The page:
Well. Not quite. I thought it might get people's attention. Of course, people do get a bit mad in the spring. "Mad as a March hare," the English used to say. People are just now realizing what all they have to do this spring -- at least I know I am.
Just wanted to share a few observations I and others have been making this spring.
BALSAM TWIG APHIDS: I haven't seen any hatched yet, but the eggs are getting plump like they are ready to hatch. However, I haven't found any fields so far with a high incidence of twig aphid eggs. You might pull off 10 shoots before you find an egg. I guess last spring it stayed so wet that the aphids didn't reproduce well. Remember, though, that even these low numbers can result in damaging levels of twig aphids if the spring is warm and dry, as the aphids reproduce so quickly.
VOLES: Both Bryan Davis and Doug Hundley are seeing greater than normal vole activity. With all the snow cover, it only makes sense.
Bryan sent the following in a March 17 email, "I have seen a tremendous amount of signs of rodent tunneling under the snow. During the winter when the snow melted on some fields signs were visible and as I've been out over the last two weeks I've thought this is the most sign I've ever seen. I recall seeing some signs of rodents last fall where we were spraying deer repellent and as I've returned to these farms there is more signs of rodent activity. The tracks I'm seeing don't seem to bee tunneling in the soil, but on top of the ground. I haven't seen any damage such as girdling or dead trees in these fields yet. I'm going back to one site today that has had a lot of activity and I'll look closer for signs of damage. As far as control, I had a grower asking about this last fall and I checked with Scott Henson about what they carry at CPS and they had rodenticides, but they came in large volumes. Hopefully now the hawks, foxes and cats can work on these pests."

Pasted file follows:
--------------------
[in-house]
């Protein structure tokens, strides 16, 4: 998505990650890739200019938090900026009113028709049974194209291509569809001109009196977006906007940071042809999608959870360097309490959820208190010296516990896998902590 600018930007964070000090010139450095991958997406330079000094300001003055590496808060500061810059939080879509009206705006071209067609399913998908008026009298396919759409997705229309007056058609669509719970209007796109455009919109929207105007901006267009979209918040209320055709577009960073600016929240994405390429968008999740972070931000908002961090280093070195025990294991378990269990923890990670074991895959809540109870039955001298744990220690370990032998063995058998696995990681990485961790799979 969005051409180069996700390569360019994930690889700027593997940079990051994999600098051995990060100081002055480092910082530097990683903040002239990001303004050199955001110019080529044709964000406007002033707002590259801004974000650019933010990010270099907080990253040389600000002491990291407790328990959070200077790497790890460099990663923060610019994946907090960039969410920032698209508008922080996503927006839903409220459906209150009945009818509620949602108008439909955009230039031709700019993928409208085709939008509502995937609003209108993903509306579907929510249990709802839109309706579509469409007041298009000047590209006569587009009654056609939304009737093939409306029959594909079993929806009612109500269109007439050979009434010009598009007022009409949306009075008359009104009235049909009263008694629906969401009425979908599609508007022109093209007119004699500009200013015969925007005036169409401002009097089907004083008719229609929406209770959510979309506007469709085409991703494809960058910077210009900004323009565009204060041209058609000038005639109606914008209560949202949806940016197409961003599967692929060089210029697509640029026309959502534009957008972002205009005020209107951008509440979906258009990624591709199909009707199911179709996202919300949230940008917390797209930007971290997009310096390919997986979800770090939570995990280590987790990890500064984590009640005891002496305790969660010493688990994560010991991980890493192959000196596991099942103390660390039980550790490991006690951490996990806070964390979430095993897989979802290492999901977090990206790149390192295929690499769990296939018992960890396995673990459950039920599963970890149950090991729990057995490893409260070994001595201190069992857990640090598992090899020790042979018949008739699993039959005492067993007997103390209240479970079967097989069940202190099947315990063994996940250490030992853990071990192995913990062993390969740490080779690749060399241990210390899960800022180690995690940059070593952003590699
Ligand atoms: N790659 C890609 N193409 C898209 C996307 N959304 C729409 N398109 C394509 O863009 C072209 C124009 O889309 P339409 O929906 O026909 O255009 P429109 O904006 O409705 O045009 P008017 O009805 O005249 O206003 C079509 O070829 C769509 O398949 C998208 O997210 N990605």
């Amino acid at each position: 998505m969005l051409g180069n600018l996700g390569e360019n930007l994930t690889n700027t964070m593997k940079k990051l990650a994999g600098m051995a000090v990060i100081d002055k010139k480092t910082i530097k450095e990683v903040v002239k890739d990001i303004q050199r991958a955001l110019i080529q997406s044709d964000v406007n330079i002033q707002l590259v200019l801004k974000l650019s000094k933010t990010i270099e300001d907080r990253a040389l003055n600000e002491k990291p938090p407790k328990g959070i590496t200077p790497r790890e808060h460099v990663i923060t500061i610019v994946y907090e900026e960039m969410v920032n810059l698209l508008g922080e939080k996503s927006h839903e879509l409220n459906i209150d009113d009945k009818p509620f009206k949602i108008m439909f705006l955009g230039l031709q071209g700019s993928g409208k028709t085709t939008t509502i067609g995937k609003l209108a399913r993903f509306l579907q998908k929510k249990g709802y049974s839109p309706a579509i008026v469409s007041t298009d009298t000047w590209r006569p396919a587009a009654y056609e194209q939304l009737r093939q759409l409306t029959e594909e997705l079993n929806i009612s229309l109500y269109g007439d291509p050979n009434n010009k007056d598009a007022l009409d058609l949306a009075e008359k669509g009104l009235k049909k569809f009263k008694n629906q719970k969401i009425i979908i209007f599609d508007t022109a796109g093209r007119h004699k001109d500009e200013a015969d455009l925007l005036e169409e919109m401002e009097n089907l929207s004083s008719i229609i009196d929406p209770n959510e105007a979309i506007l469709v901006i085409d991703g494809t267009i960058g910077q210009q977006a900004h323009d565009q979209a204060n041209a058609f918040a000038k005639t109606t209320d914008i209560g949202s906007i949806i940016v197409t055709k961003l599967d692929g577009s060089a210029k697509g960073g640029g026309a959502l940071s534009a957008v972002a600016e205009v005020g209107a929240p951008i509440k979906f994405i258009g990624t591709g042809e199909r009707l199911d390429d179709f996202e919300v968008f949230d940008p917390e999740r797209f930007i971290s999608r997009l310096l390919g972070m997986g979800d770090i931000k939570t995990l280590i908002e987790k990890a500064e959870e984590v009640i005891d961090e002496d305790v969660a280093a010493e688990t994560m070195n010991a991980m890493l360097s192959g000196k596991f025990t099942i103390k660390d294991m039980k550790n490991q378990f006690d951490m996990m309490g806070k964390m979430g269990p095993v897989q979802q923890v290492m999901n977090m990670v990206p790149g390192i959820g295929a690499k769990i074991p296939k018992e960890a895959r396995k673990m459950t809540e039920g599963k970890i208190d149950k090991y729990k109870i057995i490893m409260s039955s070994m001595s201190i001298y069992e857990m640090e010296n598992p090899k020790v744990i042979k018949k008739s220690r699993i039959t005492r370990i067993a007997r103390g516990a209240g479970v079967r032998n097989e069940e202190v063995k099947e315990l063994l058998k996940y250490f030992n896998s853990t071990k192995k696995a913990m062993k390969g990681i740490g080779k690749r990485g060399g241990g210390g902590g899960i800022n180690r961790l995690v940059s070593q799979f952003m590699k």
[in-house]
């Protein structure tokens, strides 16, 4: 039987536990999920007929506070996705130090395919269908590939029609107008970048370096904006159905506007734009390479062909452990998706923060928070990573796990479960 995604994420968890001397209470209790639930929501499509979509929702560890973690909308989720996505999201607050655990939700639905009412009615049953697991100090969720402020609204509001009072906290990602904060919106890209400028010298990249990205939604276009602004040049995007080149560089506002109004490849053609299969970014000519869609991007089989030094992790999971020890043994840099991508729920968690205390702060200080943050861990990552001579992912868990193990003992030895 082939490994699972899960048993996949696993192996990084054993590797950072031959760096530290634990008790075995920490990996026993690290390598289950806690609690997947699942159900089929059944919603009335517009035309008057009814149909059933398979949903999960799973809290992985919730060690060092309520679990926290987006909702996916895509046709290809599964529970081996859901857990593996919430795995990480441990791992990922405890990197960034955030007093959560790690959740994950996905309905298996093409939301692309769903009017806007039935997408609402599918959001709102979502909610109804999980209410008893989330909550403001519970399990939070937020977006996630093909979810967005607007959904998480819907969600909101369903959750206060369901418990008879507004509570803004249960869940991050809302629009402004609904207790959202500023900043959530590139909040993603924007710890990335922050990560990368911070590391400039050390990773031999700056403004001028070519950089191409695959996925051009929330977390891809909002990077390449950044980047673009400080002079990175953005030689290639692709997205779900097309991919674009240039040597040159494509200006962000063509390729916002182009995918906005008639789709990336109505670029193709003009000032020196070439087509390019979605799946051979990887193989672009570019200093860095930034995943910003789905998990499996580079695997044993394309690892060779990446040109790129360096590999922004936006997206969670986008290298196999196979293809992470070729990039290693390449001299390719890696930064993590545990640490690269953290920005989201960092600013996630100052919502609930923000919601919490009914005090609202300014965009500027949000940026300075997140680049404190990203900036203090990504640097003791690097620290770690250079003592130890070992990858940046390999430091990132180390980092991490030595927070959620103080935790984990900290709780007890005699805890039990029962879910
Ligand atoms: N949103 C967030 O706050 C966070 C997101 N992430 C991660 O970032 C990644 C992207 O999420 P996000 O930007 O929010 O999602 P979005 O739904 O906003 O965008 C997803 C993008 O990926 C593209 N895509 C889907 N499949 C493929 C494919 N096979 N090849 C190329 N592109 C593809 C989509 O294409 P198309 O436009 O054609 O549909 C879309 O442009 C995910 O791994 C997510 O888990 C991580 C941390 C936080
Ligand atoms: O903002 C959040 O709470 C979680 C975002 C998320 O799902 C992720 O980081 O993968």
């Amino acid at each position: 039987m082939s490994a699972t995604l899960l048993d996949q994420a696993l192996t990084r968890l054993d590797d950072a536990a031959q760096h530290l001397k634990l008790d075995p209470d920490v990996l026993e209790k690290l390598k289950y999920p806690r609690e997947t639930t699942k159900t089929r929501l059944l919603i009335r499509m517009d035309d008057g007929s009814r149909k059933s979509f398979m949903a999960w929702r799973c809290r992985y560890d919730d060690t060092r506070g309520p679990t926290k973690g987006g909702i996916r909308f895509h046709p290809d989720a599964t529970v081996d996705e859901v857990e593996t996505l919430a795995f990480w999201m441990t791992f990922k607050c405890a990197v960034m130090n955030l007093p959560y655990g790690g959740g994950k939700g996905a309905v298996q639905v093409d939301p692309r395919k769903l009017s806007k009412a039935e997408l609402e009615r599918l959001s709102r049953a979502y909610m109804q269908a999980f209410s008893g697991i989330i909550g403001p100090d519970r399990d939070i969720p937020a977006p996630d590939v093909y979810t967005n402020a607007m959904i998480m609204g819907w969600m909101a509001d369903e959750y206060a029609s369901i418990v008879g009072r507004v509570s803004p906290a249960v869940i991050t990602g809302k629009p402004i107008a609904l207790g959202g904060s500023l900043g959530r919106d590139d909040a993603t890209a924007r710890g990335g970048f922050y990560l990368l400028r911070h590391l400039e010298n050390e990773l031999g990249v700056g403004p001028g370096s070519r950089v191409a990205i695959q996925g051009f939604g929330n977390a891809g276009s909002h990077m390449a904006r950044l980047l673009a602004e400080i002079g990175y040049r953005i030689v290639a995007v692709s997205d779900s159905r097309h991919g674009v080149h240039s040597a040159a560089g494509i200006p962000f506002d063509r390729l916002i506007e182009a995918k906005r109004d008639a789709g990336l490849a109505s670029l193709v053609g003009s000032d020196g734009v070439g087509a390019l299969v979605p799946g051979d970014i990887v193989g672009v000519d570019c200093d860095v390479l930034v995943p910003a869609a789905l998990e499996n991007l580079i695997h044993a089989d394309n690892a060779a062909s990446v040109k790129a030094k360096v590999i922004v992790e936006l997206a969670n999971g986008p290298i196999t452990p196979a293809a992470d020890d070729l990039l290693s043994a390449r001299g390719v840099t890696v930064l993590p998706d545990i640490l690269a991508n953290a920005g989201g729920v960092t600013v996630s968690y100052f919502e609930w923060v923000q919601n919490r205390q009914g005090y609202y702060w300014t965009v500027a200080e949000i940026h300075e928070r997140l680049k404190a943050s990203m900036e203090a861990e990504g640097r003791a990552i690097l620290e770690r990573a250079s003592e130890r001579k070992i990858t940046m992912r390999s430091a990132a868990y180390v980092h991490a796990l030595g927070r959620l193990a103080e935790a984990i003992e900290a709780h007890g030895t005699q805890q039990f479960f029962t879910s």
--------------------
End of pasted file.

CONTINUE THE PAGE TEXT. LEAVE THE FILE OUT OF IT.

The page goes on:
I've only found voles damaging Fraser fir once -- and in that field they completely severed the trunks of small trees. The poor little trees looked like pencils stuck in the ground. Rodent control on that farm involved controlling the thick grass in the field, allowing the hawks to work it. Like Bryan says, the natural predators should take care of things.
RUST MITES: Bryan and I found some rust mites getting started over the last couple of weeks, but numbers were still very low.
OIL TRIAL FACTS AND FIGURES: Bryan sprayed some trees with the new Saf-T-Side oil last Friday. We used a backpack mistblower and a 2% rate. I'll try to get back there next week and see what the eggs look like. He was using about 100 gallons of water per acre to get good coverage. That is probably more than most growers could use, putting it out 3 1/2 gallons at a time. Another grower we talked to figured he was applying about 8 backpacks per acre for around 28 GPA.
That grower burned some trees with oil last year using his high pressure sprayer. All the needles fell off of some trees. The buds for 2009 weren't touched, and so all that's left is 2009 growth. Here is a picture of one of those trees. Hopefully this new oil will be easier for growers to use and won't cause burn.
Oil isn't cheap. If you are using the regular oils which are about $14 a gallon -- a 2% solution and 300 GPA comes out to $84 per acre. When Bryan sprayed last year, he used up almost a case of oil (5 gallons) on 1,000 trees which cost more than $100 per acre. But, Bryan hopes to market these trees as "pesticide-free" this fall which should give him an advantage over conventionally grown trees.
If anyone sees any interesting pest problems, let me know so I can share them with everyone.